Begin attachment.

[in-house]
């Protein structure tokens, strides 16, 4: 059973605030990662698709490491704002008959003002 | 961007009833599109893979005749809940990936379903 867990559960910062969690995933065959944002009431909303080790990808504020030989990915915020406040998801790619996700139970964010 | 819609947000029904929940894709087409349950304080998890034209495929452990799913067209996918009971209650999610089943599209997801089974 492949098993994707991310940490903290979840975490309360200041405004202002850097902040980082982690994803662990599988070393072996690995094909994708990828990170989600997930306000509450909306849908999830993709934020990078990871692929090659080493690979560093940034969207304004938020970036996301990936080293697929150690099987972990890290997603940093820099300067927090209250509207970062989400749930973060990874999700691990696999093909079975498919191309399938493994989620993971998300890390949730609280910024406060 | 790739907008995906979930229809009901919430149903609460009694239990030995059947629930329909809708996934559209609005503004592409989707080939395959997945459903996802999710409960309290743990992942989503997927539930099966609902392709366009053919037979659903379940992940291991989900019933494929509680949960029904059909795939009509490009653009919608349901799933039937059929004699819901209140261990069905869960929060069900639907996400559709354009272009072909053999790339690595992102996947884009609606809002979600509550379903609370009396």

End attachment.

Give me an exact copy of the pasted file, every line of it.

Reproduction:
[in-house]
């Protein structure tokens, strides 16, 4: 059973605030990662698709490491704002008959003002 | 961007009833599109893979005749809940990936379903 867990559960910062969690995933065959944002009431909303080790990808504020030989990915915020406040998801790619996700139970964010 | 819609947000029904929940894709087409349950304080998890034209495929452990799913067209996918009971209650999610089943599209997801089974 492949098993994707991310940490903290979840975490309360200041405004202002850097902040980082982690994803662990599988070393072996690995094909994708990828990170989600997930306000509450909306849908999830993709934020990078990871692929090659080493690979560093940034969207304004938020970036996301990936080293697929150690099987972990890290997603940093820099300067927090209250509207970062989400749930973060990874999700691990696999093909079975498919191309399938493994989620993971998300890390949730609280910024406060 | 790739907008995906979930229809009901919430149903609460009694239990030995059947629930329909809708996934559209609005503004592409989707080939395959997945459903996802999710409960309290743990992942989503997927539930099966609902392709366009053919037979659903379940992940291991989900019933494929509680949960029904059909795939009509490009653009919608349901799933039937059929004699819901209140261990069905869960929060069900639907996400559709354009272009072909053999790339690595992102996947884009609606809002979600509550379903609370009396």